This item is from the Millennium Edition of the alt.healing.reiki FAQ, by Scott Maxfield (v2.001).
The views expressed herein do not necessarily reflect those of the author or of the posters to the newsgroup alt.healing.reiki
No guarantee or warranty is expressed or implied in any form and no liability is accepted for any harm arising from use or misuse of this information. In medical matters always seek the advice of a qualified medical practitioner.
Charging for Reiki is an ethical choice that has been already covered. Whilst there are many things I can include in this section I choose to focus on this for now: Permission. The following was posted to AHR, Tuesday, 5 December, 2000, under the subject "Re: Permissions":
Let's be realistic. How can you ask a person's higher self, if you can't talk to your own yet. And *if* you can talk to your own higher self, then you will have no questions to ask. We live in an age, where communication is possible. There are phones, letters, e-mail and a bus to the other side of town. Of course you can't talk to a baby or a person in coma. In those cases sending Reiki unasked will be *your* responsibility and *your* karma. In any other case, ask, or leave it be and don't let your esoteric-eager-ego get the better of you. I have yet to meet the person, whose "higher self" didn't say, "Why yes of course, you dear and angelic person........" when the client in question sat right in front of them and said: "Thank you, but no thank you." The first thing a Reiki Practitioner must acquire is RESPECT for a client. A "no" is a "no". And if you don't have the guts to ask and receive an honest "yes" or a "no", then you have no business being a Reiki Practitioner except to treat yourself. Even if a person thinks, he knows, what is best for another, still doesn't give him the right to interfere. And woe to person who gives me the "should I let my baby play with guns?" routine, grrrrrrrrrr......... we are talking of Reiki Ethics, nothing else.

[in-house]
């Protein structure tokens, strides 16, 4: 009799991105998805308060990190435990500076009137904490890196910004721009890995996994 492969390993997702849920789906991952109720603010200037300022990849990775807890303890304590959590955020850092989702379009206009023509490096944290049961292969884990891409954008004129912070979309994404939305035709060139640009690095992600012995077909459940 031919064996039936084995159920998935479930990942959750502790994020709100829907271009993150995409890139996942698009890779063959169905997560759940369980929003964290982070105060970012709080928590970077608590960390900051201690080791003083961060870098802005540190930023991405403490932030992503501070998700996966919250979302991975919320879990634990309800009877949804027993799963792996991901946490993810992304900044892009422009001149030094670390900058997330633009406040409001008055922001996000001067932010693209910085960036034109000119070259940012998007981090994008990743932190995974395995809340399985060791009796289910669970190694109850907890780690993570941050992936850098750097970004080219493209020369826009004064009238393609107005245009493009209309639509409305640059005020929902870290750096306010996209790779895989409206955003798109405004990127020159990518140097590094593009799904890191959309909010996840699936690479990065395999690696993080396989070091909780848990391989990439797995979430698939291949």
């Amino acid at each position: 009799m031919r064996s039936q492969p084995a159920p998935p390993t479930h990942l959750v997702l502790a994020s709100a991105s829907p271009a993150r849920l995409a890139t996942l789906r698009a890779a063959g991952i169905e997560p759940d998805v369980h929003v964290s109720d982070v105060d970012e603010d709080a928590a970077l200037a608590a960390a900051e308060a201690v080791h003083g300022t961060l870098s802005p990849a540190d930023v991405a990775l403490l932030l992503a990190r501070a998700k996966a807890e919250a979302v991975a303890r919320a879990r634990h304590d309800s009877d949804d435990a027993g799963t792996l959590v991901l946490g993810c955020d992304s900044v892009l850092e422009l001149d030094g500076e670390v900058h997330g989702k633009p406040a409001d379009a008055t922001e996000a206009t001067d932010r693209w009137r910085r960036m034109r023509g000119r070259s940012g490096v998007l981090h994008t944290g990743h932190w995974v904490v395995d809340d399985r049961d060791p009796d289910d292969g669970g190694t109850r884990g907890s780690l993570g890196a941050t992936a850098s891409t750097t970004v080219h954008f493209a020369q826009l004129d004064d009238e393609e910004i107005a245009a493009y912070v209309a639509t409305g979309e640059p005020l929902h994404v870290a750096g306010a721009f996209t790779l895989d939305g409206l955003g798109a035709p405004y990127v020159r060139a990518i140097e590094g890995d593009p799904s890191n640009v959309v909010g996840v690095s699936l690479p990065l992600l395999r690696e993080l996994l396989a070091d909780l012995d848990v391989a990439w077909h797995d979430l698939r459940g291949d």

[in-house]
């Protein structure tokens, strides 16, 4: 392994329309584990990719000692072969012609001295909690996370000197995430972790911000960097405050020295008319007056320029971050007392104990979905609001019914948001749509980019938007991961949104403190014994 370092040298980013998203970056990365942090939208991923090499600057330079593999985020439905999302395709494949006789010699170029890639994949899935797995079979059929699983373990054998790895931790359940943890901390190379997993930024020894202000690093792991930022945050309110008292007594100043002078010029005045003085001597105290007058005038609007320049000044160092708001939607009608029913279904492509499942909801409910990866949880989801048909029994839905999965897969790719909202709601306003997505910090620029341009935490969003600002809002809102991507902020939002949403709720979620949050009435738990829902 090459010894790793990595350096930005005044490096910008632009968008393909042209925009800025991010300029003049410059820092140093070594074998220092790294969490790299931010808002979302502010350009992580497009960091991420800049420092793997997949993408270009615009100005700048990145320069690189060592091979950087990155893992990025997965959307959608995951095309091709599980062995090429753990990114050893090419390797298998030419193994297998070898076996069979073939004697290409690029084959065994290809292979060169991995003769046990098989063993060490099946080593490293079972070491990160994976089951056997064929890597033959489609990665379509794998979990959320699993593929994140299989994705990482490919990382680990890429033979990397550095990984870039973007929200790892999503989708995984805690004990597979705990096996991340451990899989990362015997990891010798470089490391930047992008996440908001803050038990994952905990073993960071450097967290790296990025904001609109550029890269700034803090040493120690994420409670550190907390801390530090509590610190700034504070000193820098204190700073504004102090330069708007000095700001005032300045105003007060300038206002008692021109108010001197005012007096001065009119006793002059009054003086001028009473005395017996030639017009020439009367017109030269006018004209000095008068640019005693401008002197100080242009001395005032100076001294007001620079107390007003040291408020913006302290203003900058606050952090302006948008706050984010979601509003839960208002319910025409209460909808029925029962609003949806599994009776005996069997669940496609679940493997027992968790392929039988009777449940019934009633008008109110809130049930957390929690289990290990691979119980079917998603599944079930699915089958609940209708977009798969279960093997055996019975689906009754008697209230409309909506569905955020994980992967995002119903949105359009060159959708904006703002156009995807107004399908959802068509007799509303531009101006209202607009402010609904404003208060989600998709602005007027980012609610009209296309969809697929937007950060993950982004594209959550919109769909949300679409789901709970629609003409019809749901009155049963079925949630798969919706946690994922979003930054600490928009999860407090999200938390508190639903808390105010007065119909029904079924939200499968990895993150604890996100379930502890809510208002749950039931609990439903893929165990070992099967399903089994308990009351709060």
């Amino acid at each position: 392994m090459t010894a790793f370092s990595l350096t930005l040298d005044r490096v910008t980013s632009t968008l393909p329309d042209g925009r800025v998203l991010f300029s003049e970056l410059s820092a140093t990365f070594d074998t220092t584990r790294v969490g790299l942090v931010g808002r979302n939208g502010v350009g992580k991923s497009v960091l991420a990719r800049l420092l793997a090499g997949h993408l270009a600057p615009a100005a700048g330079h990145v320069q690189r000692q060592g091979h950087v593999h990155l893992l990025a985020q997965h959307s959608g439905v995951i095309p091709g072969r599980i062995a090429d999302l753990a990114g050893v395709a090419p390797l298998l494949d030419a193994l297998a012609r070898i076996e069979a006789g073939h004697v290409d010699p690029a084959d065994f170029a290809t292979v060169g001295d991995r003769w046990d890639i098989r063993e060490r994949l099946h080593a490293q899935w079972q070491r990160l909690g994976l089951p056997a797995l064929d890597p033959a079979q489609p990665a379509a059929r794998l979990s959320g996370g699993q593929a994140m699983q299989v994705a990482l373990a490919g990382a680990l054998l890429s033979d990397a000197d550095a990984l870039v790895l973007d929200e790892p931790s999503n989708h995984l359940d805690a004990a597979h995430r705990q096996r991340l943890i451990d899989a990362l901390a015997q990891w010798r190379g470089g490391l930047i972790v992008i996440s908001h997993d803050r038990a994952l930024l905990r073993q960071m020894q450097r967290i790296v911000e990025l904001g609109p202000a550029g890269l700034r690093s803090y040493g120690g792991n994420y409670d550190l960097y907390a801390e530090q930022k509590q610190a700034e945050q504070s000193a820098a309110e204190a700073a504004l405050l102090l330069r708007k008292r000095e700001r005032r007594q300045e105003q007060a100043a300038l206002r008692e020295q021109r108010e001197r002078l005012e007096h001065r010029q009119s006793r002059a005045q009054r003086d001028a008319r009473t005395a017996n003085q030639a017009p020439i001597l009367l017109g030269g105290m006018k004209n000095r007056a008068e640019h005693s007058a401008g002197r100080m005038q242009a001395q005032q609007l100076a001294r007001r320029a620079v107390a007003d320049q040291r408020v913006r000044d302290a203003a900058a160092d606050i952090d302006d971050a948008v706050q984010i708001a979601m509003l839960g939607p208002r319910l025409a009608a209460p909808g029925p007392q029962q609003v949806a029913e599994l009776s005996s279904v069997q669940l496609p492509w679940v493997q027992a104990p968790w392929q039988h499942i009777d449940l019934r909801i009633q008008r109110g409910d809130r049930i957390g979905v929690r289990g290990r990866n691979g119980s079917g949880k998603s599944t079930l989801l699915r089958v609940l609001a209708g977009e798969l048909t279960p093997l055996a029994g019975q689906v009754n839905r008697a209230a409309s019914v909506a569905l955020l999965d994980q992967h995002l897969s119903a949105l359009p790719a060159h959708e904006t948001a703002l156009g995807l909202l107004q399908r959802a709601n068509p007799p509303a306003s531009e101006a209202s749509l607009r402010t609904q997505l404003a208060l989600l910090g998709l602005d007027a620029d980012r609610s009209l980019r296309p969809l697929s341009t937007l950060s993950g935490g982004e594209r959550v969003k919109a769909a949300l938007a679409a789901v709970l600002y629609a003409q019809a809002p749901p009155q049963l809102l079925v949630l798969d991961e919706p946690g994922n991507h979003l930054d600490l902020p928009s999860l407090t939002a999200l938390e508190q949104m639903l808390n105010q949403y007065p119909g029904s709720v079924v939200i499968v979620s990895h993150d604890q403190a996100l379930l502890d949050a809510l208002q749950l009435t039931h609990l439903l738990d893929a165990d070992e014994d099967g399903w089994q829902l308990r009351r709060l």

Since Reiki is a hands-on technique, my instructors have taught me that I should ask permission to touch my recipient before actually doing so, though in asking for a Reiki session this permission is implied. However, it would be grossly improper and unethical for one to be touched on certain areas of one's body. Naturally, permissible areas of contact vary from culture to culture so a certain cultural sensitivity is required.
I may, at a later date, call in question the ethics of people who call non-Reiki things Reiki, and those who insist that Reiki attunements must be done in the nude or they're not effective (absolute rubbish!) but I'm hoping you, the reader, will have picked up on that elsewhere.